Carol Dweck, psychology professor and a top researcher on intelligence, insists that the brain is a malleable instrument that can be strengthened with use and that intelligence is not a fixed number but rather a trait that can grow with the right motivation. Her research states that “students' self-theories about intelligence have a profound influence on their motivation to learn. Students who hold a "fixed" theory are mainly concerned with how smart they are―they prefer tasks they can already do well and avoid ones on which they may make mistakes and not look smart. In contrast, she said, people who believe in an 'expandable' or 'growth' theory of intelligence want to challenge themselves to increase their abilities, even if they fail at first.” (Lisa Trei, “Study yields instructive results on how mindset affects learning” Stanford Report, February 7, 2007)
Those who are concerned more with their own image of how smart they look to themselves and others are afraid of failures and will do anything to avoid any failure. They avoid changing, even if it means languishing in life and not developing any new skills which they may surely need to survive in this ever changing world. Those who believe that they can control how smart they are and are taught to expand their intelligence through challenges and learning are then able to grow and adapt when the world around them changes. After all, “research (has shown) how changing a key belief―a student's self-theory about intelligence and motivation―with a relatively simple intervention can make a big difference.” (Trei) Students need to be taught that intelligence is not a fixed trait that only some are naturally gifted.
What does this mean to educators? It means that we as teachers must learn to teach and empower students to grow and change and teach them the skills needed to do that. We must touch the lives of each and every one of our students to make sure they get the help they need and learn to find their own elements of creativity. We have to show them that they must have some failure if they are able to succeed. We need to give them the ability to adapt in the rapidly ever-changing world. Yet we can't do it alone. The education system needs help in educating our students.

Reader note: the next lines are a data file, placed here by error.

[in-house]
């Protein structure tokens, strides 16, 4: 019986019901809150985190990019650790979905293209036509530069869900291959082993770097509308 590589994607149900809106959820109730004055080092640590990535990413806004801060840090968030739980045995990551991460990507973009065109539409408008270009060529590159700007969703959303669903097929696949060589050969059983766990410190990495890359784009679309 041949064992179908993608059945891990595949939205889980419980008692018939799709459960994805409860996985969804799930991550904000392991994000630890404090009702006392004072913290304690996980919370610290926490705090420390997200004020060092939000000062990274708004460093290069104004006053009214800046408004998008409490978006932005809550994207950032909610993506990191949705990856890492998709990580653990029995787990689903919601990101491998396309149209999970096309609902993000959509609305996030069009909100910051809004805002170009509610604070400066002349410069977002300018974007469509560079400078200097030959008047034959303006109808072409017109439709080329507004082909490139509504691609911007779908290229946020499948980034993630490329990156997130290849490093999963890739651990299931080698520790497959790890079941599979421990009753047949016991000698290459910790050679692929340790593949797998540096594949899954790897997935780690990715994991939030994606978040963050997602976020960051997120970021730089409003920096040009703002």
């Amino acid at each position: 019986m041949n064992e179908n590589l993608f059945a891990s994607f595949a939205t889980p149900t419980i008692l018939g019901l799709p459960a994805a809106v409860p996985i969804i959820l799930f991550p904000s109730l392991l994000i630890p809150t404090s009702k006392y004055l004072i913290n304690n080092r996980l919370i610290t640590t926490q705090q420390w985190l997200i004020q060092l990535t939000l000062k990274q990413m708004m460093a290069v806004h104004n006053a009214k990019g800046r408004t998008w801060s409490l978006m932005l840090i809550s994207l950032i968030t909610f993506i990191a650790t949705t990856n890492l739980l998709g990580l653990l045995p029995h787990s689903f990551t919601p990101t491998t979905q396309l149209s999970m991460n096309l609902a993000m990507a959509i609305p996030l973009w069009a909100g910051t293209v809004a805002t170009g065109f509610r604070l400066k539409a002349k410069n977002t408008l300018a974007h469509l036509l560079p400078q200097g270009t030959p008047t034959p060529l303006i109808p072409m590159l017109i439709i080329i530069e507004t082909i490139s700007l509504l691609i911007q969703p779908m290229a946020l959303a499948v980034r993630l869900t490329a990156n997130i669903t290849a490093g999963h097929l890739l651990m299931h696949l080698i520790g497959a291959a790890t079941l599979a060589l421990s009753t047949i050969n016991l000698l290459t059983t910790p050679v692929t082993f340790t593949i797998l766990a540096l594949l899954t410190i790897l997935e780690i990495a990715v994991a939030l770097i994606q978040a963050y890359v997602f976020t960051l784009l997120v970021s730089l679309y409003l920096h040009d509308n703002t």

That is where mentors need to be able to step up to the plate. Teachers need to learn to utilize people in the community that can and should be able to help students. Professionals and amateurs alike should be able to reach out to students in the classroom and outside the classroom alike. Mentors can become like teachers, often in settings that are not school-like to reach kids that may not be able to be reached in the school setting.
Ken Robinson, in chapter eight of his book The Element: How Finding Your Passion Changes Everything, points out that most mentors serves most, if not all, of four roles; recognizer, encourager, facilitator, and stretcher. Mentors recognize that there is a need and also recognize how to go about filling that need. They also encourage students that nothing is impossible and expect students to live up to that encouragement. They facilitate the student through their work and teach students techniques that help the to succeed while being an example of those techniques and their successes or failures. Mentors also expand possibilities for students by stretching students past their limits and showing them that they can in fact do things.
Some might argue that teachers should be already doing this in their classrooms. That is true, teachers need to also be trying to mentor students. However, teachers have limited resources, especially the resource of time. Often they have thirty students in a class, and middle and high school teachers can see upwards of two hundred or more students in a day. The current school system makes it hard for teachers to reach out and individually mentor each of those students on even a weekly basis. Even the best teachers have students that fall through the cracks, and mentors should be there to gather those kids up, show them that they have the potential to grow and shape the world they live in, and help the education system in creating the future.